Springfield police unsure why woman killed on U.S. 40 was in roadway

Credit: DaytonDailyNews

Woman hit, killed on East National Road

Credit: DaytonDailyNews

Springfield police say it’s unknown why the woman struck and killed on U.S. 40 on Wednesday night was outside of her car and standing in the roadway.

Elizabeth S. Brightman, 41, of Columbus was standing about two feet in the roadway on Wednesday night, according to Springfield Police Sgt. Brett Bauer. She was just outside the open driver side rear door of her 2003 Toyota, which was parked on the shoulder a few hundred feet from Titus Road with its flashers on, he said.

She was then hit by a 2003 Dodge Stratus driven by Alexandria L. Thomas, 23, of Springfield, according to a police report.

The crash was reported about 8:15 p.m. Wednesday and Brightman was declared dead at the scene, Bauer said. It remains under investigation.

“We’re looking to see whether there’s a combination of fault or whether it’s one or the other,” Bauer said. “That’s going to be a difficult proposition for us because it’s going to be very difficult to determine why the pedestrian was in the roadway.”

Thomas was tested for alcohol and drugs, but he said they aren’t suspected as a factor in the crash.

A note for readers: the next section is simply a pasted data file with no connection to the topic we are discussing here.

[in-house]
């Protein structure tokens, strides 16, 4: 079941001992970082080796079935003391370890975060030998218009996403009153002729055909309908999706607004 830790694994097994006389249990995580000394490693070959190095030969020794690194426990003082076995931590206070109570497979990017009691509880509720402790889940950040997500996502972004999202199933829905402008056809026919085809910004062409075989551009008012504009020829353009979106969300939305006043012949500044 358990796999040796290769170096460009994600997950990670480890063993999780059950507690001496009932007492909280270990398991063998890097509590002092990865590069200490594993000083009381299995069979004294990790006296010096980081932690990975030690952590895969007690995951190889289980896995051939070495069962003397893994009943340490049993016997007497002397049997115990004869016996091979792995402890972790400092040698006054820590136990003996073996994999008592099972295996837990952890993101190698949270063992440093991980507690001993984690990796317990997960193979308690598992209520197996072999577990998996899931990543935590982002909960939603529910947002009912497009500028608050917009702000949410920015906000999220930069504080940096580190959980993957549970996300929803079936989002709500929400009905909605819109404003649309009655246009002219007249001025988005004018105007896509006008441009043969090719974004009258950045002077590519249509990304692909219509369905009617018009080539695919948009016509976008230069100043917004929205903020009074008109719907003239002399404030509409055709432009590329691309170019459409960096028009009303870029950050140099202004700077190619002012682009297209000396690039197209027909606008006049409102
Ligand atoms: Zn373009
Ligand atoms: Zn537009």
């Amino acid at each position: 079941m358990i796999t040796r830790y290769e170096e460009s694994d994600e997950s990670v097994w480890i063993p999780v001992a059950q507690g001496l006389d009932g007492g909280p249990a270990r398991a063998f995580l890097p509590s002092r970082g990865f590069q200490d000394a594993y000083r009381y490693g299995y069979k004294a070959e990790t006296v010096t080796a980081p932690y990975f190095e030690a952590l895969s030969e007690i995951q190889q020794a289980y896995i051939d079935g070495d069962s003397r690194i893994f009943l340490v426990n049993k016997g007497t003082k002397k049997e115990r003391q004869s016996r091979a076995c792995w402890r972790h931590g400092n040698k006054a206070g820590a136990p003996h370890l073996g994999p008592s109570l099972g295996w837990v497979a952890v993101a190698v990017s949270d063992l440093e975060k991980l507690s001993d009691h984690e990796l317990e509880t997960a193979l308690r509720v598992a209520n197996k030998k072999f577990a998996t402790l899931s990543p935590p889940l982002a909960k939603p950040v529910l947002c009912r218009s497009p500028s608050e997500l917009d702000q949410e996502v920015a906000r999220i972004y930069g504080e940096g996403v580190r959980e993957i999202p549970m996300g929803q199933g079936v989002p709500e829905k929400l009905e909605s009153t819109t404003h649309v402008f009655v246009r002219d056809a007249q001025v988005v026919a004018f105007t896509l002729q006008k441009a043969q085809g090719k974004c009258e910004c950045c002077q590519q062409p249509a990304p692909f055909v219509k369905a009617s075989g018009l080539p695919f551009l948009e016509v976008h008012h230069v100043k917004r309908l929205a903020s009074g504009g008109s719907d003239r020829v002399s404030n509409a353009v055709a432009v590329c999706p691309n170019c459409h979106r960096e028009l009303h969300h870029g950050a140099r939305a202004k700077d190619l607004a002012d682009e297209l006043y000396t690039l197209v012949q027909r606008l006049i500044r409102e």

The investigation will also look at whether Thomas was distracted while driving, he said, but that could also be difficult to determine.

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“We are not pursuing charges at this point,” he said, “but we’re also not ruling them out.”

Two witnesses saw the crash and gave statements to police, he said.

The section of U.S. 40 where the crash happened isn’t lit, Bauer said, and has a speed limit of 55 miles per hour.

“It is a rural roadway,” he said. “It is not lit so it is very dark.”

It’s common for the area, said Ron Brown, who owns a bed and breakfast down the street from where the crash happened.

“For the most part we expect that in a more rural setting,” Brown said.

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Crashes aren’t common on the road, he said, but he uses caution when pulling out of the business because of the high speed of drivers.

“You have to watch and you have to gauge the people and that they’re coming a little faster than they normally are in the city,” he said.

Family members of Brightman couldn’t be reached on Thursday. Calls to Thomas weren’t returned.